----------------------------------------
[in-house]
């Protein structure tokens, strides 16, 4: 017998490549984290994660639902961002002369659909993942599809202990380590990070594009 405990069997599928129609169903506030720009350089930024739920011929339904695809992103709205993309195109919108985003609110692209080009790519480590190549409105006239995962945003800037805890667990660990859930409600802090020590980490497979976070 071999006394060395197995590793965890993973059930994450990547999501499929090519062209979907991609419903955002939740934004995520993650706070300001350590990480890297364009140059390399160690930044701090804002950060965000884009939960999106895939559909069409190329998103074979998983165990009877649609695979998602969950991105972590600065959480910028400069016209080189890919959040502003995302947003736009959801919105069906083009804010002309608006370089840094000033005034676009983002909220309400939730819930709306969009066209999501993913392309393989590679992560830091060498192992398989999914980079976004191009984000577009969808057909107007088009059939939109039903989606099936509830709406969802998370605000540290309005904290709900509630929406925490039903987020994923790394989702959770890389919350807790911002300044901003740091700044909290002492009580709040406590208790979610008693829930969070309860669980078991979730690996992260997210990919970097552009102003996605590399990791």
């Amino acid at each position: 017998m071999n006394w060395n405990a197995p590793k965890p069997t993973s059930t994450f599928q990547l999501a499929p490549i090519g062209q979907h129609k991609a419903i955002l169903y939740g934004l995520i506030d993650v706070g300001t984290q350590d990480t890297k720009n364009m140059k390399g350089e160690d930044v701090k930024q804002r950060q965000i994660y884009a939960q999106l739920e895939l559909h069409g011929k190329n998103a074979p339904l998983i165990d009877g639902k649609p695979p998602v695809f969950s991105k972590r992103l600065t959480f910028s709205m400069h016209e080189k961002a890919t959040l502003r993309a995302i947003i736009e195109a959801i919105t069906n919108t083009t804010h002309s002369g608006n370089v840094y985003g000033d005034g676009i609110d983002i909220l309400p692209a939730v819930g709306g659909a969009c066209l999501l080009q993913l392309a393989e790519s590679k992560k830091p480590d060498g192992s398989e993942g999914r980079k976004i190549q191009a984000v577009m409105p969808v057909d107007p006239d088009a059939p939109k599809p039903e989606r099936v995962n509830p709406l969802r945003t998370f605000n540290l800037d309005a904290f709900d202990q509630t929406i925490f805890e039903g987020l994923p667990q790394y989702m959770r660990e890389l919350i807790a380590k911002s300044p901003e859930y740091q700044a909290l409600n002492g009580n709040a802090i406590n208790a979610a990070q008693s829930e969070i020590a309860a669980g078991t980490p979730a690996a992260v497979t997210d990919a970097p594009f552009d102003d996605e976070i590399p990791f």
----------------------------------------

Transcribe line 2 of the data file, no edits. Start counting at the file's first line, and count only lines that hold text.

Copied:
């Protein structure tokens, strides 16, 4: 017998490549984290994660639902961002002369659909993942599809202990380590990070594009 405990069997599928129609169903506030720009350089930024739920011929339904695809992103709205993309195109919108985003609110692209080009790519480590190549409105006239995962945003800037805890667990660990859930409600802090020590980490497979976070 071999006394060395197995590793965890993973059930994450990547999501499929090519062209979907991609419903955002939740934004995520993650706070300001350590990480890297364009140059390399160690930044701090804002950060965000884009939960999106895939559909069409190329998103074979998983165990009877649609695979998602969950991105972590600065959480910028400069016209080189890919959040502003995302947003736009959801919105069906083009804010002309608006370089840094000033005034676009983002909220309400939730819930709306969009066209999501993913392309393989590679992560830091060498192992398989999914980079976004191009984000577009969808057909107007088009059939939109039903989606099936509830709406969802998370605000540290309005904290709900509630929406925490039903987020994923790394989702959770890389919350807790911002300044901003740091700044909290002492009580709040406590208790979610008693829930969070309860669980078991979730690996992260997210990919970097552009102003996605590399990791």